China has the money and the market. They have the funds, resources and commitment to invest in innovative ideas from overseas and commercialise them for a market of over one billion people, including a fast-growing middle class (currently 300m) and a large ‘premium’ market of millionaires and billionaires. Chinese companies like Alibaba, Tencent, Huawei and ZTE have demonstrated the power of developing innovative ideas and rolling them out quickly to achieve scale and leverage in such a large marketplace. Now its the turn of foreign companies, including Australian entrepreneurs, to raise funds and commercialise their ideas in China.

What are the advantages you can see that Australian startups will get from expanding to China? 

Australia is well known in China for our clean, green and secure environment which provides great opportunities for Australian startups in some of the areas of most interest to China, including healthcare, clean energy, food, education, tourism and environmental protection. Our advantage is that our local market is well regulated and organised, providing great confidence to Chinese investors and consumers who often have to grapple with “fake” products and ideas in their own market and from some other countries.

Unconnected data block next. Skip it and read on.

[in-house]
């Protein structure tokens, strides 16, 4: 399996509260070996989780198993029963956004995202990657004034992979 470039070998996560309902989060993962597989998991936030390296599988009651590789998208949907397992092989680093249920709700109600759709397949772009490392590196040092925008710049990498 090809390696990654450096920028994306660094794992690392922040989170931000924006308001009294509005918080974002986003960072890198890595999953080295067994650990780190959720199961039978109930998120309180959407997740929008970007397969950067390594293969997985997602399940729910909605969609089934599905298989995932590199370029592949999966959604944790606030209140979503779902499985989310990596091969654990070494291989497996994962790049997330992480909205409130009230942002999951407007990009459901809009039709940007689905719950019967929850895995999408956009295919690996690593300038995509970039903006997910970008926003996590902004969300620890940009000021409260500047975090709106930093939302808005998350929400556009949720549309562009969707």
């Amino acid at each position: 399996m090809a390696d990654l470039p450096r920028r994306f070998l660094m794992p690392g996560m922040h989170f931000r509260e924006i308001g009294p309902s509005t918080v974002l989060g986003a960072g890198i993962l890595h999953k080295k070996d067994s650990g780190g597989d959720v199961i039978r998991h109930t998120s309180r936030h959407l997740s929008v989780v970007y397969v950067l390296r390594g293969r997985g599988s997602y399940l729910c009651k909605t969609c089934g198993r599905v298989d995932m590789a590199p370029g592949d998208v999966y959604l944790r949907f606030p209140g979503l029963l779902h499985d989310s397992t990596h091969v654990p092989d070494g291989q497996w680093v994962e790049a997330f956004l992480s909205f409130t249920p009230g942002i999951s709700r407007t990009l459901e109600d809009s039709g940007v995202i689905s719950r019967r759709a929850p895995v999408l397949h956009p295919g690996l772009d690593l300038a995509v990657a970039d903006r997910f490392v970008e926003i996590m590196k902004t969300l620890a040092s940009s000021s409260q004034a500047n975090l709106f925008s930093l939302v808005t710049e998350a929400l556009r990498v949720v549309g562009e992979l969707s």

How can startups prepare themselves before expanding into Asia? Regarding funding or cultural understanding and market validation. 

Preparation is key, especially in researching the market, preparing bilingual marketing collateral and understanding about differences in culture, language and the way business gets done. I have written extensively on these topics in two ebooks Three Cups of Tea and Eight Critical Steps.

Why are Australian startups struggling to find investments to launch them into the global market?